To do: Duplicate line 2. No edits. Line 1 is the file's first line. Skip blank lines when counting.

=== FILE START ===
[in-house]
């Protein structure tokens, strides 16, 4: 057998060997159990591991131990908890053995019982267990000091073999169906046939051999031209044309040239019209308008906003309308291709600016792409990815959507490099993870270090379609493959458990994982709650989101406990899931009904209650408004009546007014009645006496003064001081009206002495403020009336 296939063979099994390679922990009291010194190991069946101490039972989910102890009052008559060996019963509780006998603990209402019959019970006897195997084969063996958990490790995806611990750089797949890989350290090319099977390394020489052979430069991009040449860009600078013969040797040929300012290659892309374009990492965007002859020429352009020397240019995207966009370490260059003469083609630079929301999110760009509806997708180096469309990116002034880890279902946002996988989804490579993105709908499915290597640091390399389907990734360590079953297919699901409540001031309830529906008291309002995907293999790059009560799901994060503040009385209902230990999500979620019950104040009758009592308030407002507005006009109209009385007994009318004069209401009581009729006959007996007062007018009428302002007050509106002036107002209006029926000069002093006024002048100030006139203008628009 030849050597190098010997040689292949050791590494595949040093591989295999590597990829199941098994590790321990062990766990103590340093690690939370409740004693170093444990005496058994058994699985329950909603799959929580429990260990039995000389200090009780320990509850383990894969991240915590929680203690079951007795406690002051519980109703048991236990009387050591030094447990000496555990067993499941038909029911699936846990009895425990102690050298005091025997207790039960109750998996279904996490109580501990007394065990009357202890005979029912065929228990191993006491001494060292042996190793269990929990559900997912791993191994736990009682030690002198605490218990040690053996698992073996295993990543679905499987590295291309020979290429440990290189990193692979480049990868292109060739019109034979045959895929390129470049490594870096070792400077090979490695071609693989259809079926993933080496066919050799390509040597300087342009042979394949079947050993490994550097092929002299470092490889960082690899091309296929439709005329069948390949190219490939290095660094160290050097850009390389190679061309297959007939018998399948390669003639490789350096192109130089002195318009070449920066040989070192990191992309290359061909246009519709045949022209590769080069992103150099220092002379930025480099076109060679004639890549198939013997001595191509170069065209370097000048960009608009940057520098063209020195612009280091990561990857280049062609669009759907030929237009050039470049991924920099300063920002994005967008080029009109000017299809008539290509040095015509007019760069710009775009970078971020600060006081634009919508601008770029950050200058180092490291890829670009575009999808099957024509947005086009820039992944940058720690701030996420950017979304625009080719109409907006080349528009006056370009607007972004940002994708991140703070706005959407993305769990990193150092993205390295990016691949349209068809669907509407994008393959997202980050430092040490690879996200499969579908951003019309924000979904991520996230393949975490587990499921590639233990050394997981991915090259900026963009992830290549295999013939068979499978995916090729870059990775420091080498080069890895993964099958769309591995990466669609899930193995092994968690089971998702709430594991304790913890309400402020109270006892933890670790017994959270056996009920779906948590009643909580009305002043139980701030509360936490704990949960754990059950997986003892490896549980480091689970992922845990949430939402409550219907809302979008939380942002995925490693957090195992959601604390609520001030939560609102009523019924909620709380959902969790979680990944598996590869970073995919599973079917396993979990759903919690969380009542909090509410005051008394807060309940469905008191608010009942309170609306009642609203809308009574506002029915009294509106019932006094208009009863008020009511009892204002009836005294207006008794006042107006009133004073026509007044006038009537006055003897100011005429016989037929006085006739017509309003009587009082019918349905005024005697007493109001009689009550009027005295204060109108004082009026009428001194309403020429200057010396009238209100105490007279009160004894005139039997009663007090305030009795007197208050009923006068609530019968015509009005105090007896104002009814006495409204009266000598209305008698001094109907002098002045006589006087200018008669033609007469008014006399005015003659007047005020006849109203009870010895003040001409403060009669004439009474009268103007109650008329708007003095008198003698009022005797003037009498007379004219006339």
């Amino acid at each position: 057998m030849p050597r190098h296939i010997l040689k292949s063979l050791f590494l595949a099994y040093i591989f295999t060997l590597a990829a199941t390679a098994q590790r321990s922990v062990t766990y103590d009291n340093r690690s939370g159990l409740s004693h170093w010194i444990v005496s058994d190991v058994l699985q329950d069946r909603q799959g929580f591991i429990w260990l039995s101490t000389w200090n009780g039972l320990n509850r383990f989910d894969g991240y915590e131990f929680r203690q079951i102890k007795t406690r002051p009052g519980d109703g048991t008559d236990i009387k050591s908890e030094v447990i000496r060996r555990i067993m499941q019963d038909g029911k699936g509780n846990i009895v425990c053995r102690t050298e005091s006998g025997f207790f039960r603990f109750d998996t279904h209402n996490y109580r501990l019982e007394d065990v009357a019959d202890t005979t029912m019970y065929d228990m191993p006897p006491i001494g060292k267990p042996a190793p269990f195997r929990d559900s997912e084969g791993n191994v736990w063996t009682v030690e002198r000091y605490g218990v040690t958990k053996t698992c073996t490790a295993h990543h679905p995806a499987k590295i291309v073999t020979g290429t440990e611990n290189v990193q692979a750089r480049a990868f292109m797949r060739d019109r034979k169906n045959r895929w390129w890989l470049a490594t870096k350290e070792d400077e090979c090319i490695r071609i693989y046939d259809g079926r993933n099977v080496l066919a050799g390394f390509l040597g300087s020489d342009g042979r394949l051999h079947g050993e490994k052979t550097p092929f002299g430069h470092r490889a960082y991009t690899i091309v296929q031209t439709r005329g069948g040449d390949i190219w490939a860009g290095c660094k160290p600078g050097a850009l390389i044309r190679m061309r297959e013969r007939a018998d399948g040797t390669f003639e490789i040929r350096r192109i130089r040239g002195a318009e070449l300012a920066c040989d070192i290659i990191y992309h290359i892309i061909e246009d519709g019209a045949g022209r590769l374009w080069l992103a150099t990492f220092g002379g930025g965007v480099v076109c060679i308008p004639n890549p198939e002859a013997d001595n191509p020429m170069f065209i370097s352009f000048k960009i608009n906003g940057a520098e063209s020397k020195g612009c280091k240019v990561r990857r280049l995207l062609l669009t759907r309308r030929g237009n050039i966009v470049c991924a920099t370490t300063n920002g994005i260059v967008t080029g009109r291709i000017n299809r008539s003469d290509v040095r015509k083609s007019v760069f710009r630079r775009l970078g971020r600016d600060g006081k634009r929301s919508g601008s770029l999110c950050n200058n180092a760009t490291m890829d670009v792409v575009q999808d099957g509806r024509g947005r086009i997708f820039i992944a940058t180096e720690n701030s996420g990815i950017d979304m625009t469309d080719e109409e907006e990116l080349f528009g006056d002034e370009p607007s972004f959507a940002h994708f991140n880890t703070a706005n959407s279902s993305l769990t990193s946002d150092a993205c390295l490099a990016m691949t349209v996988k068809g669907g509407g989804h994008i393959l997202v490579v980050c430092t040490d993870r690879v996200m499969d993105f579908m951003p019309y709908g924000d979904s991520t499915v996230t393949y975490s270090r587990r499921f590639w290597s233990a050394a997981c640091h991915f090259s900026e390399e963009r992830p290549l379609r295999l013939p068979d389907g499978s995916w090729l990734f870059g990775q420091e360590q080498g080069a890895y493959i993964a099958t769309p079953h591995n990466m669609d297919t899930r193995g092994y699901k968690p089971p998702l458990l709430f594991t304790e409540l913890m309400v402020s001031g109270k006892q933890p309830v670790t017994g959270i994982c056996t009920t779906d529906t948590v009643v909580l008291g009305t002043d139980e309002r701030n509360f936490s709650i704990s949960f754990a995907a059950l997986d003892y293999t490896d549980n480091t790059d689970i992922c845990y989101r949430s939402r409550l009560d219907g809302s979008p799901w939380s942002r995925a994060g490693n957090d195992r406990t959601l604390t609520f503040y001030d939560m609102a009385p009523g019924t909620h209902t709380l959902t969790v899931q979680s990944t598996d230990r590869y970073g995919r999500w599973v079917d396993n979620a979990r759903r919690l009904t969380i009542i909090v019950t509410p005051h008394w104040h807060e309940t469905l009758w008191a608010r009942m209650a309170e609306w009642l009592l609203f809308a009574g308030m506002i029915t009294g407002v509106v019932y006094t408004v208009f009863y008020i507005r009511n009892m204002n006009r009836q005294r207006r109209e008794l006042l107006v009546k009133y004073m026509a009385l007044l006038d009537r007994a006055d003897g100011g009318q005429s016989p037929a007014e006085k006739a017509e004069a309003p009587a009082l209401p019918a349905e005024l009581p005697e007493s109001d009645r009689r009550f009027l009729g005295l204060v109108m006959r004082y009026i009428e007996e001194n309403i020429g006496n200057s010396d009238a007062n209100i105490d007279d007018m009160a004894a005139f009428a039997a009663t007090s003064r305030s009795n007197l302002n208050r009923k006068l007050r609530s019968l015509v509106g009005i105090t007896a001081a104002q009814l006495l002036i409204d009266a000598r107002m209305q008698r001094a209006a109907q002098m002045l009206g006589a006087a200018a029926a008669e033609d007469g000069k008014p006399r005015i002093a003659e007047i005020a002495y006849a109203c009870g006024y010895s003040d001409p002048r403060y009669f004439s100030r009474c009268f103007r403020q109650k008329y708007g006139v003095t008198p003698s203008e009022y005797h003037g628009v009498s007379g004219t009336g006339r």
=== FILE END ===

């Protein structure tokens, strides 16, 4: 057998060997159990591991131990908890053995019982267990000091073999169906046939051999031209044309040239019209308008906003309308291709600016792409990815959507490099993870270090379609493959458990994982709650989101406990899931009904209650408004009546007014009645006496003064001081009206002495403020009336 296939063979099994390679922990009291010194190991069946101490039972989910102890009052008559060996019963509780006998603990209402019959019970006897195997084969063996958990490790995806611990750089797949890989350290090319099977390394020489052979430069991009040449860009600078013969040797040929300012290659892309374009990492965007002859020429352009020397240019995207966009370490260059003469083609630079929301999110760009509806997708180096469309990116002034880890279902946002996988989804490579993105709908499915290597640091390399389907990734360590079953297919699901409540001031309830529906008291309002995907293999790059009560799901994060503040009385209902230990999500979620019950104040009758009592308030407002507005006009109209009385007994009318004069209401009581009729006959007996007062007018009428302002007050509106002036107002209006029926000069002093006024002048100030006139203008628009 030849050597190098010997040689292949050791590494595949040093591989295999590597990829199941098994590790321990062990766990103590340093690690939370409740004693170093444990005496058994058994699985329950909603799959929580429990260990039995000389200090009780320990509850383990894969991240915590929680203690079951007795406690002051519980109703048991236990009387050591030094447990000496555990067993499941038909029911699936846990009895425990102690050298005091025997207790039960109750998996279904996490109580501990007394065990009357202890005979029912065929228990191993006491001494060292042996190793269990929990559900997912791993191994736990009682030690002198605490218990040690053996698992073996295993990543679905499987590295291309020979290429440990290189990193692979480049990868292109060739019109034979045959895929390129470049490594870096070792400077090979490695071609693989259809079926993933080496066919050799390509040597300087342009042979394949079947050993490994550097092929002299470092490889960082690899091309296929439709005329069948390949190219490939290095660094160290050097850009390389190679061309297959007939018998399948390669003639490789350096192109130089002195318009070449920066040989070192990191992309290359061909246009519709045949022209590769080069992103150099220092002379930025480099076109060679004639890549198939013997001595191509170069065209370097000048960009608009940057520098063209020195612009280091990561990857280049062609669009759907030929237009050039470049991924920099300063920002994005967008080029009109000017299809008539290509040095015509007019760069710009775009970078971020600060006081634009919508601008770029950050200058180092490291890829670009575009999808099957024509947005086009820039992944940058720690701030996420950017979304625009080719109409907006080349528009006056370009607007972004940002994708991140703070706005959407993305769990990193150092993205390295990016691949349209068809669907509407994008393959997202980050430092040490690879996200499969579908951003019309924000979904991520996230393949975490587990499921590639233990050394997981991915090259900026963009992830290549295999013939068979499978995916090729870059990775420091080498080069890895993964099958769309591995990466669609899930193995092994968690089971998702709430594991304790913890309400402020109270006892933890670790017994959270056996009920779906948590009643909580009305002043139980701030509360936490704990949960754990059950997986003892490896549980480091689970992922845990949430939402409550219907809302979008939380942002995925490693957090195992959601604390609520001030939560609102009523019924909620709380959902969790979680990944598996590869970073995919599973079917396993979990759903919690969380009542909090509410005051008394807060309940469905008191608010009942309170609306009642609203809308009574506002029915009294509106019932006094208009009863008020009511009892204002009836005294207006008794006042107006009133004073026509007044006038009537006055003897100011005429016989037929006085006739017509309003009587009082019918349905005024005697007493109001009689009550009027005295204060109108004082009026009428001194309403020429200057010396009238209100105490007279009160004894005139039997009663007090305030009795007197208050009923006068609530019968015509009005105090007896104002009814006495409204009266000598209305008698001094109907002098002045006589006087200018008669033609007469008014006399005015003659007047005020006849109203009870010895003040001409403060009669004439009474009268103007109650008329708007003095008198003698009022005797003037009498007379004219006339």